Loitering: Not Always Useless


There’s much to admire in Loitering, essays by Charles D’Ambrosio. I think one of the best uses of the personal essay is to provide a unique voice and perspective. These essays can feel a little overwritten from time to time — in a preface, loiteringD’Ambrosio worries about “sounding parsonic,” which I stumbled over for a moment until I decided he meant, simply enough, sounding like a parson — but more importantly, his voice is empathetic, thoughtful and articulate. His eye for observation allows for comments like this: “It wasn’t a conversation; he was just beating the air like a rug, hoping to knock all the doubt and ambiguity out of it.”

The preface expresses the value of doubt in an age assertiveness is everything, and simply thinking appears to be inactive (even though it isn’t) and is therefore unacceptable, making the title quite perfect. While reading this collection I happened to also read an article about the uses and downfalls of being a jerk and what’s fascinating is that simple assertiveness and an “inflated sense” of your own abilities was enough to impress many people, regardless of accuracy. I believe I instinctively understood this, but D’Ambrosio is certainly the kind of thinker who can see through it. Watching a reporter detail her severe opinion of another woman, he observes her “only real qualification for commenting on Letourneau is that she holds a job that requires her to say something re: something most every day of the week.”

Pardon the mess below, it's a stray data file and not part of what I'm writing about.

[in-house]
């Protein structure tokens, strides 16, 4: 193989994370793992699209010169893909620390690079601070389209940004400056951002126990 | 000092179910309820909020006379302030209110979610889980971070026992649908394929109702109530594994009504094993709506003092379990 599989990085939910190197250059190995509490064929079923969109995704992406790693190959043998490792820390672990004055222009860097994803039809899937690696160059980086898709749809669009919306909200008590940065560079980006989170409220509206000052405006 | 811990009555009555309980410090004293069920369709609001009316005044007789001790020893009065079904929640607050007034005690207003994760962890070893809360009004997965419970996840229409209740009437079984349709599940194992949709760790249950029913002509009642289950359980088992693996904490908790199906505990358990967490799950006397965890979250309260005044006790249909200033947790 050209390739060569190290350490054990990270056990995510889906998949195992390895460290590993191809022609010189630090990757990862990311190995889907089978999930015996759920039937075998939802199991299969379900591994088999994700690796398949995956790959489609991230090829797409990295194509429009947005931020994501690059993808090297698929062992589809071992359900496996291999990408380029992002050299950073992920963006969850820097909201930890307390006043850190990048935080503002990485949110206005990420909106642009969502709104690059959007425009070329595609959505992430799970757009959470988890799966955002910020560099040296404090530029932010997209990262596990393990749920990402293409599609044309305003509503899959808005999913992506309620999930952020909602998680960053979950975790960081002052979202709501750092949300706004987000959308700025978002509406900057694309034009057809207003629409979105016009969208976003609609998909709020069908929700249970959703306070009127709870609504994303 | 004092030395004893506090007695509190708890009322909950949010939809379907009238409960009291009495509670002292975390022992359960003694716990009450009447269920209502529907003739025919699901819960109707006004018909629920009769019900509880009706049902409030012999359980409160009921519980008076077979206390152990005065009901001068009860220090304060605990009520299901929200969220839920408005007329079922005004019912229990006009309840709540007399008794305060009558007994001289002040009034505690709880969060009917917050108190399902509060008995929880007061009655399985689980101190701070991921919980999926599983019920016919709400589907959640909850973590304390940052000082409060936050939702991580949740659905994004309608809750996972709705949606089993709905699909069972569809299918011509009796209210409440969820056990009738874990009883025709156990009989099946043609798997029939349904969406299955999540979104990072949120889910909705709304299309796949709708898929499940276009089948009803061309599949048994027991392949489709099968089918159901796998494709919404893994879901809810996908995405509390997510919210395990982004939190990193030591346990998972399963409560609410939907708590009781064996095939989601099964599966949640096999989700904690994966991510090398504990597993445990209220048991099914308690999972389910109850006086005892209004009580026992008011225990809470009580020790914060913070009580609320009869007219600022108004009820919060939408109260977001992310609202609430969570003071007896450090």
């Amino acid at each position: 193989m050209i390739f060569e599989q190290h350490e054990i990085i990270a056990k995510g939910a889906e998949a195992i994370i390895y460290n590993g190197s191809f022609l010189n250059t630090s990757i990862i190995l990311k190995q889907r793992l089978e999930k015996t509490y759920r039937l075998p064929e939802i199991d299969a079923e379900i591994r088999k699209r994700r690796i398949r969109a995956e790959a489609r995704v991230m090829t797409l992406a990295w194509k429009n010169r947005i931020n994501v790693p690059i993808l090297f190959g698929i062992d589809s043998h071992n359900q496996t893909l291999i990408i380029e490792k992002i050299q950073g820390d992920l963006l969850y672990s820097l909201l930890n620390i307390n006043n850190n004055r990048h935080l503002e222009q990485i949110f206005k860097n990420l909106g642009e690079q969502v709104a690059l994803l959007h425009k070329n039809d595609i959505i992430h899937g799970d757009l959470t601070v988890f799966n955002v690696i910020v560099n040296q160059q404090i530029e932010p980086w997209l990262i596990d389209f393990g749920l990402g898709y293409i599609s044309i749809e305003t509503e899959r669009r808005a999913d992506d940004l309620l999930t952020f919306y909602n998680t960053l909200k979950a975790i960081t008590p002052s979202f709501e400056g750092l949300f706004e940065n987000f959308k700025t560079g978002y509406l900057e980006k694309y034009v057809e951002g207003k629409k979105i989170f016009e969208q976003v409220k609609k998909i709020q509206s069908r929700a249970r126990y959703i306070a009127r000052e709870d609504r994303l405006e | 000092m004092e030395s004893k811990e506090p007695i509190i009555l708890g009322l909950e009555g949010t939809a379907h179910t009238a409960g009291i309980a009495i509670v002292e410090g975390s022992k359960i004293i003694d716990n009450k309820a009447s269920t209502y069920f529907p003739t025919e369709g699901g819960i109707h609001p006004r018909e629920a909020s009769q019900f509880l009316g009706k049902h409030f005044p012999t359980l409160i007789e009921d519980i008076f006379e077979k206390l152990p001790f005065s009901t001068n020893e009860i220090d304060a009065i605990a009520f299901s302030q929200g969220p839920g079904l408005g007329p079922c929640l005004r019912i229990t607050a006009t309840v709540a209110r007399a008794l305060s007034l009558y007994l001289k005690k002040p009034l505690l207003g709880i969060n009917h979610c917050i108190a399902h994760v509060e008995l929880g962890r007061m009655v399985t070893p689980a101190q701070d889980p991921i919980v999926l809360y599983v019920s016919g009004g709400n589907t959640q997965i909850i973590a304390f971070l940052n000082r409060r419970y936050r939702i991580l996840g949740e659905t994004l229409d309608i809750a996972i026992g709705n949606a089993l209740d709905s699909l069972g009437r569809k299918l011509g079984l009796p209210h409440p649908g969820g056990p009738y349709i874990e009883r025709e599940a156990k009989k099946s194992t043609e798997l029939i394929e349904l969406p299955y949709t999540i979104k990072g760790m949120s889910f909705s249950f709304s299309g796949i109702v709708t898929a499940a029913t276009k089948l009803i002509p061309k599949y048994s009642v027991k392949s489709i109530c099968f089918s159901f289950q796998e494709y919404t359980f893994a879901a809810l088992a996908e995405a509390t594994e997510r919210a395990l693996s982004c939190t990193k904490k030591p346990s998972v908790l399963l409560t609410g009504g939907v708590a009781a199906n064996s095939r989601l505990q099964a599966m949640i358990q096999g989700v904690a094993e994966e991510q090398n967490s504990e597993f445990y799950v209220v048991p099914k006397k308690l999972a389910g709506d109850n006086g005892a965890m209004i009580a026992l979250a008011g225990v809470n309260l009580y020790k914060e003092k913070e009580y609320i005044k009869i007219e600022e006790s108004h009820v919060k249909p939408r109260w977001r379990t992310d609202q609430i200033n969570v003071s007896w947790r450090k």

Given his obvious thoughtfulness I was a little taken aback by his apparent disdain for environmentalist Paul Watson, who is, after all, working to save the world at a time the death of a character on Game of Thrones seems to get more reaction than climate change. But his point that being overbearing can lose you followers is also well taken. If celebrities can do a great deal for the environmental movement its because they have legions of people following them around for a variety of other reasons. An essay like “Hell House,” is extremely perceptive, even as “Orphans,” is closer to poignant and moving. Regardless, a collection like this should be celebrated. Earlier in the year I enjoyed The Crow Who Tampered with Time (Lloyd Ratzlaff), reverent essays (as well as a completely overlooked book, by comparison), and I’ve already blogged about Cultural Amnesia (Clive James), which is a long but immensely valuable collection.

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